lever to, in effect, pry up the cover away from the magnetic ďlockĒ. This
little lever is kind of neat in that being curved, it fits the profile of the
cover in a very artistic way. Obviously, a talented industrial designer was at
work here. Taking the artistic comparison even further, the top of the lever
is also finely checkered for an improved tactile ďfeelĒ.
The lever is
fairly small however - about 1/2Ē. Never the less, I encountered no difficulty
in operating it with my bare hands. I wondered though if a hunter in the field
wearing gloves might run into some awkwardness in operating it. Consequently,
I dug out a pair of heavy woolen gloves from the back of the closet and found
I could manipulate the lever with no problems.
line here is that these new Alumina scope covers are the finest that you can
buy - period. Thereís only one small catch. Your Leupold scope has to be
threaded to accept them, and as you know Leupold has only just started
threading their scopes to accept accessories. If you have a Leupold scope
without threads, you can send it back to the factory and have them do the job
for a reasonable fee. In fact thereís a 50% sale on that job going on right
now. This is a really good deal since it will allow you to install these
covers to protect your expensive lenses from dirt, scratching, smoke film,
etc. Itíll also allow you to use those image improving Leupold lens filters
that Iíve already written about. If you really want to protect and enhance
your scope investment, you really should do this.
As you know
Iím a fan of BKL aluminum dovetail scope rings. I donít think you can buy a
better ring at any price, and I use them every time that I can. One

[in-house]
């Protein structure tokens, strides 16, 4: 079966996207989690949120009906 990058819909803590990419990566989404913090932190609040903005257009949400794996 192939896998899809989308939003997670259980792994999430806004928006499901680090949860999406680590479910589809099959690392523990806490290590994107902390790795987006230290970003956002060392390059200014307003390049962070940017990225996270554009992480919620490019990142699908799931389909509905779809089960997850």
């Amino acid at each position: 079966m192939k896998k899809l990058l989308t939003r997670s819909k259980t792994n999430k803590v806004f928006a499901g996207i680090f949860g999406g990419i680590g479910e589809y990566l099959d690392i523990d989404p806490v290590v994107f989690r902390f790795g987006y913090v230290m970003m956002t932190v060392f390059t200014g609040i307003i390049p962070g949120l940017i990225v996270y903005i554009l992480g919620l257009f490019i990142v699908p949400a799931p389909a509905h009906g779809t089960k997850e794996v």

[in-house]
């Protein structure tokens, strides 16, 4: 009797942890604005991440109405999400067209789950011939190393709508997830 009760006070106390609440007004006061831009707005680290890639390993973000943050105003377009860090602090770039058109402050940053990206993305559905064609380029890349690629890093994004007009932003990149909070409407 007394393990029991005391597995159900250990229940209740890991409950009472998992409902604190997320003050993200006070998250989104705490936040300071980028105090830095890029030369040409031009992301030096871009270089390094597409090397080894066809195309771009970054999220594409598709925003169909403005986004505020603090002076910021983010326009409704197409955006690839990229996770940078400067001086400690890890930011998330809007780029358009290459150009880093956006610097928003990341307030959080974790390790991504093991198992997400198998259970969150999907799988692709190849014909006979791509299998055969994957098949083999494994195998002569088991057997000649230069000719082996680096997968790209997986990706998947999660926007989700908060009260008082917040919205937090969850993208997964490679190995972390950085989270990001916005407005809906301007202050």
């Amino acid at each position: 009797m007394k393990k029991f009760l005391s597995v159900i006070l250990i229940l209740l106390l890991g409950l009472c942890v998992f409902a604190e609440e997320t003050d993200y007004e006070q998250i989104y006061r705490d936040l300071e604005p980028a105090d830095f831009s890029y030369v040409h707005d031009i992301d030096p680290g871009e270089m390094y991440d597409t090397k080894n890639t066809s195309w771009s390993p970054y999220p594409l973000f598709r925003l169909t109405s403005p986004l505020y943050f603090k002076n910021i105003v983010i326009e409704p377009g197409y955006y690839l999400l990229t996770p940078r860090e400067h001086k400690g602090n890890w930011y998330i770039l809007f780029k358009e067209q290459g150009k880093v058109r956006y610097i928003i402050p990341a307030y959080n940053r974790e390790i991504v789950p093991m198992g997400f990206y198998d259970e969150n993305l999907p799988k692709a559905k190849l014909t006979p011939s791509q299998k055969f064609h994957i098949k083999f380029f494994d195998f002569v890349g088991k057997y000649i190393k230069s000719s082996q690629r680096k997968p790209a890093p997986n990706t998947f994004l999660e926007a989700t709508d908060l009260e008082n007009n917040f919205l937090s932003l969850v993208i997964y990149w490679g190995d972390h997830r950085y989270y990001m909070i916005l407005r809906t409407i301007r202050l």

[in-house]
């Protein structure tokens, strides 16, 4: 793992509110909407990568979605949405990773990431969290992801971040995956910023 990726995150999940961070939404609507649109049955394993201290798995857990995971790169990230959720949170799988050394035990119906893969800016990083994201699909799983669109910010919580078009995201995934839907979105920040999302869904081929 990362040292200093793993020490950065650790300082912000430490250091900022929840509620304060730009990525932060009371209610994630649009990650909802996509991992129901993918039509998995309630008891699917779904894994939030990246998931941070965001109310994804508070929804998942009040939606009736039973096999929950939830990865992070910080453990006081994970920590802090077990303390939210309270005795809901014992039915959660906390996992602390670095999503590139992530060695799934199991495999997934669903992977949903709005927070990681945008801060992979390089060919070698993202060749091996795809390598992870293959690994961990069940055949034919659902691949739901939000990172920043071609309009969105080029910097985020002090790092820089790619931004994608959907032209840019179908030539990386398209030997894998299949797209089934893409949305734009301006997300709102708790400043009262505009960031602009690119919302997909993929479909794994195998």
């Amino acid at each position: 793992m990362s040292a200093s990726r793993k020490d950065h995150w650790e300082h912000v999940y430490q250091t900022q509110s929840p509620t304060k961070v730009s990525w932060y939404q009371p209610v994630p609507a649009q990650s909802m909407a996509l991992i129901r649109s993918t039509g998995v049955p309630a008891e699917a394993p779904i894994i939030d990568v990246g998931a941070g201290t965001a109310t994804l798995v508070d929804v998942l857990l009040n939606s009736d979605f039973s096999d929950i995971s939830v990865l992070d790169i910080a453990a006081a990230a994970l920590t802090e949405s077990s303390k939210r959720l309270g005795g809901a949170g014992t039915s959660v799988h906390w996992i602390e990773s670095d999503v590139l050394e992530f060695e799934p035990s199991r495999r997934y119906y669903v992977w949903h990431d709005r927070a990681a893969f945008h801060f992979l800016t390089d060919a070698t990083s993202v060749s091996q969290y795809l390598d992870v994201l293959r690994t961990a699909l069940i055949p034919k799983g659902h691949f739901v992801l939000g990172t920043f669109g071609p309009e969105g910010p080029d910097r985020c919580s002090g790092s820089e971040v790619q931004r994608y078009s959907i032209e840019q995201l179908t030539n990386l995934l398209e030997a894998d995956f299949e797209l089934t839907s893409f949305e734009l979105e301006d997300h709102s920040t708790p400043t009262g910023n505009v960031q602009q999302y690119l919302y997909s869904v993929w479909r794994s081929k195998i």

characteristic of the BKLís is the fact that the machining is very precise and
tight. Consequently, from time to time you might encounter difficulty in
mounting the rings on a dovetail base because the base is slightly out of
tolerance on the width. BKL gets around this situation by having a ďspreaderĒ
feature on their rings.
this is another threaded hole on the opposite side of the ringís base. Just
take out one of the two mounting screws and thread it into the hole on the
other side. As the screw is tightened in, it spreads the ďlegsĒ of the base
apart allowing you to slip the ring on the dovetail with no problem. When the
ring is in the position you want, just unscrew and the legs will come together
This is a
very nice feature thatís usually found only on very expensive dovetail rings.
Once your rings are in place, itís usually not necessary to move them again
and so that extra threaded hole goes unused. It turns out that BKL has just
the accessory to take advantage of the situation. Itís a bubble level - just
like those found on carpenterís levels. Itís one inch long and simply screws
into the unused hole. Being relatively small, it doesnít protrude out from the
gun enough to become a problem.
So what good
is it? By observing the position of the bubble in the level, it helps you keep
your gun from canting from side to side. There have been a couple of
excellent articles previously published in the IHMSA NEWS about the deterious
effects of canting, and so Iím not going to repeat them here. Iíll just say
that you donít want to do it if you can avoid it. The more you cant your gun,
the further youíll move your shot from where you want it to go.
of us just canít seem to help doing it. The gun just feels more comfortable
leaning over to the side - sometimes way over. I would also guess that 98% of
those who do cant their guns arenít even aware that theyíre doing it. This
simple bubble device can help you cure that bad habit very easily and
more expensive bubble devices around, but if you already own a set of BKL
rings, take advantage of this capability. The BKL bubble level retails for
only $15 plus shipping. By the way, if youíre shopping for BKL rings, check
them out at Sinclair International. You
can find them there for the lowest prices around.
Weaver 90mm has been enthusiastically accepted by long range